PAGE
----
The King Khan & BBQ Show's third outing Invisible Girl is a perfect example of why an album should be lived with for a good deal of time before reviewing. After my first runthrough of the record I was ready to slate it. To dismiss it out of hand as a derivative, throwaway waste of time. Its unoriginality seemed glaring. Offensive even. I had it all planned out. I had my argument ready. This record was going down. Then I thought I should give it another spin. Just to cement my vitriol (now there's a comforting thought for another time...).
And another spin. And another... It hasn't really left my headphones.
The thing is I think I was disappointed. You come to a King Khan related project expecting pumped up soul and gospel tinged jams. Flailing and wailing. Bombastic horns and audible sweat. That's not to say that Invisible Girl doesn't have most of those things, it's just a different side of the Soul 'N Roll coin from the Shrines or The Almighty Defenders.
And besides, expecting a side project band to be the same as the member's day jobs will ultimately leave you feeling betrayed. Though really, which band IS Khan's day job nowadays? Seems his whole life has just become about kicking out the jams in whatever way and with whoever possible. This can only be a good thing for the rest of us.
So, let's take Invisible Girl at face value. That is as a damn good back to basics rock'n'roll party album. Stripped down to just rump shakin' guitar and primal drums, the duo make far more noise than should be possible from the sum of their parts.
Yes, this thing is ridiculously derivative. It won't change lives or rearrange the musical landscape of nations but Kahn was never going to win any awards for originality. It may just raise some roofs and shake some foundations though. These guys have impressive record collections and they want you to know about it. Three decades of rock n roll and pop are plundered by the duo. From straight up Fifties doo-wop to gritty Sixties laced Sonics scuzzed up guitar workouts and even proto-hardcore Stooges rage in 'Truth Or Dare'. Stopping by The Mamas and The Papas and sweet, sweet Beach Boys harmonies along the way.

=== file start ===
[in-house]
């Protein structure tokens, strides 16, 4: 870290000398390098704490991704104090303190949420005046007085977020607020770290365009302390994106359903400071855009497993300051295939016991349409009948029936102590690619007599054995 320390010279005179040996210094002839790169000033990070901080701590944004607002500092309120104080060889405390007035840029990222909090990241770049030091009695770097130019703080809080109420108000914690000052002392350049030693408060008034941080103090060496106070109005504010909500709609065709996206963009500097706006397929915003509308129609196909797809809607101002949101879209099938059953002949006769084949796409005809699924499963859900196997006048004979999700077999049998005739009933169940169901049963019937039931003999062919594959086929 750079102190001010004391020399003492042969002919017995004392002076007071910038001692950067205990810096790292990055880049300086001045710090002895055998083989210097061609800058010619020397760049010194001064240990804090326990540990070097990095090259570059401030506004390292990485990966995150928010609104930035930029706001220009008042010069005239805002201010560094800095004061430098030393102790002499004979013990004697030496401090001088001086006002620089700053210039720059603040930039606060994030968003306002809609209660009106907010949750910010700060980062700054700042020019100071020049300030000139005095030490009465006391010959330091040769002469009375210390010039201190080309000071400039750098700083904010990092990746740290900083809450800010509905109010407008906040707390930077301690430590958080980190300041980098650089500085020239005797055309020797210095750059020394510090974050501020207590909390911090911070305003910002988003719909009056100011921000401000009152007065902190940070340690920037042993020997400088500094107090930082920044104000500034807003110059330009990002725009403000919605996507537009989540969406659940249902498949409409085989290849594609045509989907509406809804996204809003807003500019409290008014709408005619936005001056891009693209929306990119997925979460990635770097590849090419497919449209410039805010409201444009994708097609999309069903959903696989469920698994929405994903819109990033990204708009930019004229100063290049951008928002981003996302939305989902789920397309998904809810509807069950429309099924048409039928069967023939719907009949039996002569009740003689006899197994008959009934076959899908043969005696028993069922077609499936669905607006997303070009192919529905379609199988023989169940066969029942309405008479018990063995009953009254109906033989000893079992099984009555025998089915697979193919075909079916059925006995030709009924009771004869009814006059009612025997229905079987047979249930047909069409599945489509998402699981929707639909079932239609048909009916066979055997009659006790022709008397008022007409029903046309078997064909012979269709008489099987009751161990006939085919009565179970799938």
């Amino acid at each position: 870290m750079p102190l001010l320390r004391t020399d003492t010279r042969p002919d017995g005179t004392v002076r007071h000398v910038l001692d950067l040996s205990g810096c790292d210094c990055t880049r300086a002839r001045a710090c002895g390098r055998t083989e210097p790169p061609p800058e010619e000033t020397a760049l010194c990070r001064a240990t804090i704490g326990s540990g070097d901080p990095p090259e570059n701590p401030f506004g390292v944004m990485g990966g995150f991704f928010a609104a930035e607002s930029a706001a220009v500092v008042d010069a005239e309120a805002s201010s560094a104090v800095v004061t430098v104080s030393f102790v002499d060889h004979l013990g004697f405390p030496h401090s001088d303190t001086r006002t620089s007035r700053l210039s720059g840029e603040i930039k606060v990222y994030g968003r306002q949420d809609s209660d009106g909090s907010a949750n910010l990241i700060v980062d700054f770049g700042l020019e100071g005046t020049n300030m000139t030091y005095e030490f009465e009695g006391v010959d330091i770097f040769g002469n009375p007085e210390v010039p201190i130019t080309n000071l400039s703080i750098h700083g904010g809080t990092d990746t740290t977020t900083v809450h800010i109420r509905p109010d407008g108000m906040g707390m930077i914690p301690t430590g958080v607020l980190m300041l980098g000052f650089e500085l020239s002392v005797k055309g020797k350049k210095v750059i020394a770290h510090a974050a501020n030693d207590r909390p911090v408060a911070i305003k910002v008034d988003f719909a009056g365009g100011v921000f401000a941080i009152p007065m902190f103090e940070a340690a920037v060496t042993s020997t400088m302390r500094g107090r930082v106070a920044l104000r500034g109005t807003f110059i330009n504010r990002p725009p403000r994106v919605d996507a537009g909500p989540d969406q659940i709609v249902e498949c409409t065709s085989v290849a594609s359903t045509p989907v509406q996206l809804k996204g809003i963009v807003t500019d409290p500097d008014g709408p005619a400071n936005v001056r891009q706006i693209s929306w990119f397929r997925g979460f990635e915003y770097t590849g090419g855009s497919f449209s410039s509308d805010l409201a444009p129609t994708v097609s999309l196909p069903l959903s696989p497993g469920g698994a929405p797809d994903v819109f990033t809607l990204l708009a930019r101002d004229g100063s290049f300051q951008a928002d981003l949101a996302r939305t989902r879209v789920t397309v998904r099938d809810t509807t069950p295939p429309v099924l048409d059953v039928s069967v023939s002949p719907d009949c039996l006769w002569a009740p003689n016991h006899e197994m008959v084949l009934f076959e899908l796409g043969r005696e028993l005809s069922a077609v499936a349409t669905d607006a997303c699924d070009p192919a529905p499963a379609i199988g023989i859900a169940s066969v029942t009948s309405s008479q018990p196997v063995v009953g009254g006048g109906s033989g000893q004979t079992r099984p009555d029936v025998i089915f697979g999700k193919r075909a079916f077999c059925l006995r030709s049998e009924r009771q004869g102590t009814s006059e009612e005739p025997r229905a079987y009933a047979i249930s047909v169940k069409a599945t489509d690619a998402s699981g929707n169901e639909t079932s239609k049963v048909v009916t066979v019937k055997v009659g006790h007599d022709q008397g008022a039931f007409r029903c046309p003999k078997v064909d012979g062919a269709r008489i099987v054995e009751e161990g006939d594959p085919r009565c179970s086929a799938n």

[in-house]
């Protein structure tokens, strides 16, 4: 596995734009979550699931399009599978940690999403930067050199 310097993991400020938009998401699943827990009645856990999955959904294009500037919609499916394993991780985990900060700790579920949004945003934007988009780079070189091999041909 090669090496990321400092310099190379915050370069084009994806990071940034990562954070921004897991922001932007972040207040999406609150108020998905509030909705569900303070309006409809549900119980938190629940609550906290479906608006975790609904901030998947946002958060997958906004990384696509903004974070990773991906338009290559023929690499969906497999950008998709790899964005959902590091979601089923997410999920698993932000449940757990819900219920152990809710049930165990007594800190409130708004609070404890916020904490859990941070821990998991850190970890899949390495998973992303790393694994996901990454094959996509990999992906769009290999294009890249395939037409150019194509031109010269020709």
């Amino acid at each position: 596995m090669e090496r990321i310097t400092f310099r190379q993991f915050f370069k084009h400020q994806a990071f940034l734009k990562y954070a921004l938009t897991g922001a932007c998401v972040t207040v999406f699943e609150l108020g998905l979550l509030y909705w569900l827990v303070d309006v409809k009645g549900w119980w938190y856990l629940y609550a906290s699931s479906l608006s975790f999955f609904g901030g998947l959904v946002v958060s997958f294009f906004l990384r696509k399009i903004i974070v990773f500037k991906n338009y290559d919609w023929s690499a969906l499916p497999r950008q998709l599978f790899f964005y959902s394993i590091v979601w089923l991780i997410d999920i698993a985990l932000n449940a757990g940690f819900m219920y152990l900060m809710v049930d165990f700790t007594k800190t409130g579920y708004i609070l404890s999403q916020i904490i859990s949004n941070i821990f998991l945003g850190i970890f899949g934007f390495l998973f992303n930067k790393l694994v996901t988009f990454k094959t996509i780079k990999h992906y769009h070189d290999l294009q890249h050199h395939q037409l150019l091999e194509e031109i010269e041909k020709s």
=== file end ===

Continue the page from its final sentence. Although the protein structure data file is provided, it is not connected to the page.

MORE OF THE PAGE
No theme is left uncovered either. From winsome summer-lovin' at the beach ('I'll Be Loving You') to evil women ('Crystal Ball' – featuring a smile inducing spoken word section) to... uh... tales of teenage courtship gone murderously wrong ('Spin The Bottle'). The track that turned the whole thing around for me, though, was epic centrepiece 'Third Ave'.
This slow burning 'In The Still Of The Night'-esque soul ballad really gives BBQ and Kahn some room to stretch their chops. Freed of the two minute time constraint a glimpse is given into just how showstopping the twosome can be as Kahn pours his heart out to a backing of wonky organ and jangling guitar. It could just be the best doo-wop garage soul track ever written. Or I could just be getting wrapped up in the unexpected melodrama of it all. 'Third Ave' really does save the record from being the tossed out throwaway that it could so easily have become and makes Invisible Girl seem more like a lost garage rock classic than two old friends jamming on classic tropes for shits.
Seriously, the production on this thing is so close to the one mic in a room, needles in the red ethos of the Fifties that it's spooky. Especially the vocals, which have that authentic quality that makes it seem like either your speakers or the singer's vocal chords are torn and ragged. It's so faithful in fact that it manages to transcend what could have been gimmicky in the hands of a lesser band.
Thank god they managed to avoid the dreadful cliché of fake radio crackle in the background. Criticism has been levelled elsewhere at this album for its lyrical simplicity and it's true that Kahn does fall back on some pretty basic themes and rhyming schemes, but really – who comes to this man for earth shattering social insight or emotional depth? In my book a well placed “oomow mow” or “shoo wop” can make up for any lack of heartfelt pathos.
So then, Invisible Girl is a strangely satisfying grower with it's heart in the right place. Namely your booty.
7Chris Nicholls's Score